P.O.V.: In the cycle of evil

P.O.V.: In the cycle of evil McGill University

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McGill Reporter
September 27, 2007 - Volume 40 Number 03
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Home > McGill Reporter > Volume 40: 2007-2008 > September 27, 2007 > P.O.V.: In the cycle of evil


In the cycle of evil

On why speaking about genocide matters—globally

I consider myself extremely fortunate. My early childhood meant growing up in communist Yugoslavia: a relatively free, fair and tolerant society, where "Brotherhood and Unity" was the official ideology. That is, until former President Slobodan Milosevic got cranky and all high on power, starting to dig up bones that had lain for centuries, touring sacred sites and telling a narrative powered by myths of the other, involving the Ottoman Turks, the Albanians, the Bosnian Muslims. The masses happily obliged to his call, turning into a pack ready to break loose at first command.

Never again

It is not merely the fact that Milosevic came about that is worrying. His dreams of "ethnic cleansing" were, ultimately, almost a century old. What is worrying is the fact that Milosevic was so quickly able to enchant the Serbian people in Serbia, Croatia, Bosnia-Herzegovina—and receive their full support for his murderous adventure. Those who disagreed with him, like former President Ivan Stamboli, were swiftly disposed of in true dictatorial style.

In the Shoah, at least three quarters of the Jewish population in Yugoslavia perished and in the "Independent State of Croatia," leader Ante Paveli's regime used its power to turn on the Serbs, and a large number of them perished in a brutal, genocidal campaign. The post-war idea of "Brotherhood and Unity" helped nurture the "fragile ethnic balance" and the "G-word" was swept under the carpet. Silence keeps a society from questioning and understanding its past. In a way, it was this silence that had kept Yugoslavia traumatized and allowed for genocide to repeat, less than half a century on. In today's Bosnia, the "G-word" was forced out of the schoolbooks, for fear of "harming the national balance." Rather than dealing with the—inconvenient—truth, we were told once again that, for the sake of togetherness, it's not a good idea to learn from the past.

The international community has allowed the "never again" utterd loud and proud in 1945 to become, to quote historian Deborah Lipstadt's blog, "again and again and again." The world hasn't learned from an all-day tour on the murderous cycle: ignoring what went on in Cambodia, East Timor, Guatemala, Iraq, and elsewhere; turning a blind eye in 1992 to the distress call from Bosnia; turning both eyes blind to the pleas by LGen Romeo Dallaire, and even today, the world's bureaucrats are more preoccupied for new, inventive terms to describe—rather than stop—the Darfur genocide.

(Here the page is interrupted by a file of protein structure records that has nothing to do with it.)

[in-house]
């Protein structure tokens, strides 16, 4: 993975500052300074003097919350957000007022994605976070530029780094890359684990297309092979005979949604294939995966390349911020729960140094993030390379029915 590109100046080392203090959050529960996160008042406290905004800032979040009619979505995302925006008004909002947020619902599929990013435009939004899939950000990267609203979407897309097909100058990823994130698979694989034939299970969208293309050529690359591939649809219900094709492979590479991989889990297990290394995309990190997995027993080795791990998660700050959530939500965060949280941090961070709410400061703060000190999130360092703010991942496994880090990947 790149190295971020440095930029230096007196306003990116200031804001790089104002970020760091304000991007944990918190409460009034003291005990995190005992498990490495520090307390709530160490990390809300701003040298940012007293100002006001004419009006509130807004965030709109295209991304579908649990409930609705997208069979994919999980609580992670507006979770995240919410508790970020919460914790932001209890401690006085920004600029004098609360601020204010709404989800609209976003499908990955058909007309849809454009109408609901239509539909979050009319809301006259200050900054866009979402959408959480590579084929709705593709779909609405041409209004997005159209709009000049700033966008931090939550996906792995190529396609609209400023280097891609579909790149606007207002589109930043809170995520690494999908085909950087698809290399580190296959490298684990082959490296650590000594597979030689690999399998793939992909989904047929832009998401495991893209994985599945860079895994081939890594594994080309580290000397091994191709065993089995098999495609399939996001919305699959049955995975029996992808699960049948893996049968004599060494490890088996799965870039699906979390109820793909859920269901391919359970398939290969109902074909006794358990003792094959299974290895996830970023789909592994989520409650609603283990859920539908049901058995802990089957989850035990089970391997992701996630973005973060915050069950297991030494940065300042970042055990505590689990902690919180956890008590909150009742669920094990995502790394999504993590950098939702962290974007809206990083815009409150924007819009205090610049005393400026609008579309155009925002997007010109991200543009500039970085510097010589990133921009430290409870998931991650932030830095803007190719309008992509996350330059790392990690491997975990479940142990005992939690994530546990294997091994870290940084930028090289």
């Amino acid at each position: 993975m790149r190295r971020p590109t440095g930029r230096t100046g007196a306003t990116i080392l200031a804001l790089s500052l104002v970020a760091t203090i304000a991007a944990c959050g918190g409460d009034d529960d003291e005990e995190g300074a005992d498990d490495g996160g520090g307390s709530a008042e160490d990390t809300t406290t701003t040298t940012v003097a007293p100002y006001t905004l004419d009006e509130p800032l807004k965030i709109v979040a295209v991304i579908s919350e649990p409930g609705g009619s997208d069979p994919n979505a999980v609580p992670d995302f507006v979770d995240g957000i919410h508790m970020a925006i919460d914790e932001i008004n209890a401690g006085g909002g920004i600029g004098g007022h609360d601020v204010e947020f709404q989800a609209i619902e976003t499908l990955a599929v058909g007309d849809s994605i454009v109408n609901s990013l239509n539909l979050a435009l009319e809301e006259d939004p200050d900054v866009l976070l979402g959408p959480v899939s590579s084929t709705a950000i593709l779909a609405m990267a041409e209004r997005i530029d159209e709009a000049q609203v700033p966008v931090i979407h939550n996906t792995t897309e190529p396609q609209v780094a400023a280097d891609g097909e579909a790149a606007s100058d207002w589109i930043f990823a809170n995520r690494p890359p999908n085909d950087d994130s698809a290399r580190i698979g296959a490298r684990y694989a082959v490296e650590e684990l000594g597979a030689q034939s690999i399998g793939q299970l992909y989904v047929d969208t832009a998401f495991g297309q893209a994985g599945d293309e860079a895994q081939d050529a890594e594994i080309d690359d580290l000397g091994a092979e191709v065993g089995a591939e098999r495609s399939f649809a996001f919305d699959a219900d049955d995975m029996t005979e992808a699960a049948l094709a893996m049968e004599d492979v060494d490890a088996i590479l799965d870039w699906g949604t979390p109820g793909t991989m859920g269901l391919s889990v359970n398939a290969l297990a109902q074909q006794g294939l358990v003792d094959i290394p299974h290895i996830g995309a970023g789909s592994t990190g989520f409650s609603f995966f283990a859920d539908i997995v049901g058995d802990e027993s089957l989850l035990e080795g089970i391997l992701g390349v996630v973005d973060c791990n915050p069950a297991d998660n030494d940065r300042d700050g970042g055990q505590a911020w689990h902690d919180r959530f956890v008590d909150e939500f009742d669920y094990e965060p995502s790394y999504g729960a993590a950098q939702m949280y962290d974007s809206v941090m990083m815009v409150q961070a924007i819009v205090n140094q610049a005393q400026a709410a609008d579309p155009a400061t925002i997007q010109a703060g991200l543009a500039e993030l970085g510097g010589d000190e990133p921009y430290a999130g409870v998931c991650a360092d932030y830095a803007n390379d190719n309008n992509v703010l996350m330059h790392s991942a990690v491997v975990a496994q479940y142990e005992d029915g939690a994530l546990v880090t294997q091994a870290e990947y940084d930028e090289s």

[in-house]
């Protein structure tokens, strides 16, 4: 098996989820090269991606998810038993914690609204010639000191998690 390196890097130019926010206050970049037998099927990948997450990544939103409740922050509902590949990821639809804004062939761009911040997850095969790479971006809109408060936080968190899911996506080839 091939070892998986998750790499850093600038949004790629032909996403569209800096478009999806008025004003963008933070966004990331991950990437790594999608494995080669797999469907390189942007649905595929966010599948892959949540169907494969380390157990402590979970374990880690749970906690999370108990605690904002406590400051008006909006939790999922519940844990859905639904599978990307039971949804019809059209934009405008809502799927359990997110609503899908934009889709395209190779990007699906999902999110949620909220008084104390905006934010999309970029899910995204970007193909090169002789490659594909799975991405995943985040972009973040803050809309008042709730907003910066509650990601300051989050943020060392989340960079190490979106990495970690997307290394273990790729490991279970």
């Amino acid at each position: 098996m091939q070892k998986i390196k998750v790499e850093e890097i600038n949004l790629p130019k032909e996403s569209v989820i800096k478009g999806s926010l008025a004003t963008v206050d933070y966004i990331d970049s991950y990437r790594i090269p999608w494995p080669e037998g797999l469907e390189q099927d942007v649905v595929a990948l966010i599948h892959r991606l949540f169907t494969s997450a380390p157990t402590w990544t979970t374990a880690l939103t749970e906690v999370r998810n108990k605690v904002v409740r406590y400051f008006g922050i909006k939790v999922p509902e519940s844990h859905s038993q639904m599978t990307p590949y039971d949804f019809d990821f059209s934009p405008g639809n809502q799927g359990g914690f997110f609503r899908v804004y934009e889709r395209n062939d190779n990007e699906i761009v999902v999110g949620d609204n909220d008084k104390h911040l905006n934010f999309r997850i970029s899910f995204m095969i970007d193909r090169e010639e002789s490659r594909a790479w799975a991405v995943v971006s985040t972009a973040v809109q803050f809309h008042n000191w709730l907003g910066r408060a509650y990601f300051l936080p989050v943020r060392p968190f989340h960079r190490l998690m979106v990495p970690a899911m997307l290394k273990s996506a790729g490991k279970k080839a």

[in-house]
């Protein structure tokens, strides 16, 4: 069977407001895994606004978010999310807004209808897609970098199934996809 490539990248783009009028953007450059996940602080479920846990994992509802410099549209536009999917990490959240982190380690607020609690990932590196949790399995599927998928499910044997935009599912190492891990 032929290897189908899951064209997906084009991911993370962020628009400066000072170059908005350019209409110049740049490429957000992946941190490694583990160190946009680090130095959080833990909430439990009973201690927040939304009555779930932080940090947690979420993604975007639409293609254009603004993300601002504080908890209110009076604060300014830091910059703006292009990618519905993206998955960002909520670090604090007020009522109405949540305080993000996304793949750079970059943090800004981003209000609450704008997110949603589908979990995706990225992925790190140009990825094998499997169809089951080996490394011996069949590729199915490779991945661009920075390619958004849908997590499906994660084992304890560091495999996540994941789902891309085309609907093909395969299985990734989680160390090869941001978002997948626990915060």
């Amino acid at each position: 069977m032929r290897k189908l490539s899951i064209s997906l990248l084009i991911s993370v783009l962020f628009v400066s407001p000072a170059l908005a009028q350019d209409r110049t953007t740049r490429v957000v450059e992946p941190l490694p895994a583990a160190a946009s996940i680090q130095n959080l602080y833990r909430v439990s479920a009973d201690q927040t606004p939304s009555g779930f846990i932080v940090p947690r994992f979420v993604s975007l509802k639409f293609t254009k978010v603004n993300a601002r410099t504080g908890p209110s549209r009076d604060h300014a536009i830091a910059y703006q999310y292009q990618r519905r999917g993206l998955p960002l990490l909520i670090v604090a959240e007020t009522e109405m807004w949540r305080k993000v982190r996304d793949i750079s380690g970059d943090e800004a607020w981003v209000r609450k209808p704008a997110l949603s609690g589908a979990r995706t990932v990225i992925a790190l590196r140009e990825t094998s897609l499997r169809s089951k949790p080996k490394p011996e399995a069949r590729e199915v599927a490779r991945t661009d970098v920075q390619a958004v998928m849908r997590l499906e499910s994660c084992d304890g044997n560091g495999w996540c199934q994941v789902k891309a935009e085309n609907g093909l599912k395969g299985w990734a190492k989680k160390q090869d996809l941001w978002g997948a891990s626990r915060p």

Conferences such as the upcoming Global Conference on the Prevention of Genocide, hosted by McGill, are a necessity in today's world: the vision of Polish lawyer and anti-violence advocate Raphael Lemkin was, 60 years ago, to free the world of genocide. There's no doubt that we've failed Lemkin. We've failed all those millions who have been slaughtered in genocides worldwide. Therefore, experts, survivors and policy-makers must initiate a global effort to prevent genocide. Prevention can only work if we think of it in a sustainable fashion, which is why the presence of the young leaders at the conference—and at their own, pre-conference forum—is a key element. I am extremely fortunate to be one of these young leaders.

I am of Bosnian Muslim and Jewish ancestry. My relatives on both sides, including my great-grandfather and my mother, shared the same tragic fate of being targeted merely because of their identities. Here, too, I consider myself extremely fortunate—I am still around, and as long as my voice serves me, I have to join those standing up to prevent genocide. In the hope that, tomorrow, "never again" can truly become—never again.

Muhamed Mesic works as a Research Fellow for the Institute for Research of Crimes Against Humanity and International Law of the University of Sarajevo. He will be participating in the International Young Leaders Forum in conjunction with McGill's Global Conference on the Prevention of Genocide.

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